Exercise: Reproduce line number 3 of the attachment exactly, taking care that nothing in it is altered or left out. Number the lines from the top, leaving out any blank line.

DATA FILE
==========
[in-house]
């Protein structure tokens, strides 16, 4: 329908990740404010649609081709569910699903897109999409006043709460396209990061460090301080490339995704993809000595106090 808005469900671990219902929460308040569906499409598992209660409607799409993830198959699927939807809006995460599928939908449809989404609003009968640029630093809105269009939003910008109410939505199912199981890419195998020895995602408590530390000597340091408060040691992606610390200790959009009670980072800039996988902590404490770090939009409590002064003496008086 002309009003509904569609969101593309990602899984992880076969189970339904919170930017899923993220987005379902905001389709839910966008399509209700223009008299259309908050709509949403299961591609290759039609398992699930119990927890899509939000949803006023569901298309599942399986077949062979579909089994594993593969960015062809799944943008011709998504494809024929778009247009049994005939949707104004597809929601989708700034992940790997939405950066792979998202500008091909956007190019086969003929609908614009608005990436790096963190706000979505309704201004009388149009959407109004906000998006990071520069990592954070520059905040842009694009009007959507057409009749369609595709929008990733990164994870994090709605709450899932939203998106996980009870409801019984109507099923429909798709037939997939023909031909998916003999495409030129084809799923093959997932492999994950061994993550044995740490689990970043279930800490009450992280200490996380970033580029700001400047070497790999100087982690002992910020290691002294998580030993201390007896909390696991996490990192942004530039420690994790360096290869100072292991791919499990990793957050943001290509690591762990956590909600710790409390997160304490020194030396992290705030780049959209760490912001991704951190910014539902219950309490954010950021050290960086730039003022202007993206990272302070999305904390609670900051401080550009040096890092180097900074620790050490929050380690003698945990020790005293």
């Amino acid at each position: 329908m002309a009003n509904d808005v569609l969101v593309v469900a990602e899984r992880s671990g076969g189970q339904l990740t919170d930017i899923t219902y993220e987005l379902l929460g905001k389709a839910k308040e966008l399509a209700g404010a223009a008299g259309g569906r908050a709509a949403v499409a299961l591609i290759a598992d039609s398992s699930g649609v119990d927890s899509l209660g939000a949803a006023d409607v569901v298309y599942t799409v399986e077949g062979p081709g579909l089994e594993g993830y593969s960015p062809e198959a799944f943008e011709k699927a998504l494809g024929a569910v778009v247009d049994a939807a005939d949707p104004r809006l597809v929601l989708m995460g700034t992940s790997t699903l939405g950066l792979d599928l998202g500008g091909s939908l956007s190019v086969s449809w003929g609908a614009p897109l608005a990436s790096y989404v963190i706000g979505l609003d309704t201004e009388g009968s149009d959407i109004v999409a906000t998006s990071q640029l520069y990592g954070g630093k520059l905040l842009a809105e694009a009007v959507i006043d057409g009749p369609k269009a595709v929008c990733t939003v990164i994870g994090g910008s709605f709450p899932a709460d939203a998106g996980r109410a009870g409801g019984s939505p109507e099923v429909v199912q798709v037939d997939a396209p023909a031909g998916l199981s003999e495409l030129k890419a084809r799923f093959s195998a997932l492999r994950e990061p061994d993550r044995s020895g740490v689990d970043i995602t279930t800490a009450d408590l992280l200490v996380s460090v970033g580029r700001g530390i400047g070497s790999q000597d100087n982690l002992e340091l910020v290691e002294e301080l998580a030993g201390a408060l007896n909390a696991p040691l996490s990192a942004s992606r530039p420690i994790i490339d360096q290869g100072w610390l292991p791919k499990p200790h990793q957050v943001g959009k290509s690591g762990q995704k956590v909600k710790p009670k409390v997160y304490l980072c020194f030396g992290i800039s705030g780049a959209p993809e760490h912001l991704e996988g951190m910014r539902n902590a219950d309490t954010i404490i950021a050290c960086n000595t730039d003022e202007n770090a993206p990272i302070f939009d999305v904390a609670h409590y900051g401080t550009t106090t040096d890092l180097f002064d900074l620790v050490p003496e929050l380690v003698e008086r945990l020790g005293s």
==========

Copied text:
């Amino acid at each position: 329908m002309a009003n509904d808005v569609l969101v593309v469900a990602e899984r992880s671990g076969g189970q339904l990740t919170d930017i899923t219902y993220e987005l379902l929460g905001k389709a839910k308040e966008l399509a209700g404010a223009a008299g259309g569906r908050a709509a949403v499409a299961l591609i290759a598992d039609s398992s699930g649609v119990d927890s899509l209660g939000a949803a006023d409607v569901v298309y599942t799409v399986e077949g062979p081709g579909l089994e594993g993830y593969s960015p062809e198959a799944f943008e011709k699927a998504l494809g024929a569910v778009v247009d049994a939807a005939d949707p104004r809006l597809v929601l989708m995460g700034t992940s790997t699903l939405g950066l792979d599928l998202g500008g091909s939908l956007s190019v086969s449809w003929g609908a614009p897109l608005a990436s790096y989404v963190i706000g979505l609003d309704t201004e009388g009968s149009d959407i109004v999409a906000t998006s990071q640029l520069y990592g954070g630093k520059l905040l842009a809105e694009a009007v959507i006043d057409g009749p369609k269009a595709v929008c990733t939003v990164i994870g994090g910008s709605f709450p899932a709460d939203a998106g996980r109410a009870g409801g019984s939505p109507e099923v429909v199912q798709v037939d997939a396209p023909a031909g998916l199981s003999e495409l030129k890419a084809r799923f093959s195998a997932l492999r994950e990061p061994d993550r044995s020895g740490v689990d970043i995602t279930t800490a009450d408590l992280l200490v996380s460090v970033g580029r700001g530390i400047g070497s790999q000597d100087n982690l002992e340091l910020v290691e002294e301080l998580a030993g201390a408060l007896n909390a696991p040691l996490s990192a942004s992606r530039p420690i994790i490339d360096q290869g100072w610390l292991p791919k499990p200790h990793q957050v943001g959009k290509s690591g762990q995704k956590v909600k710790p009670k409390v997160y304490l980072c020194f030396g992290i800039s705030g780049a959209p993809e760490h912001l991704e996988g951190m910014r539902n902590a219950d309490t954010i404490i950021a050290c960086n000595t730039d003022e202007n770090a993206p990272i302070f939009d999305v904390a609670h409590y900051g401080t550009t106090t040096d890092l180097f002064d900074l620790v050490p003496e929050l380690v003698e008086r945990l020790g005293s």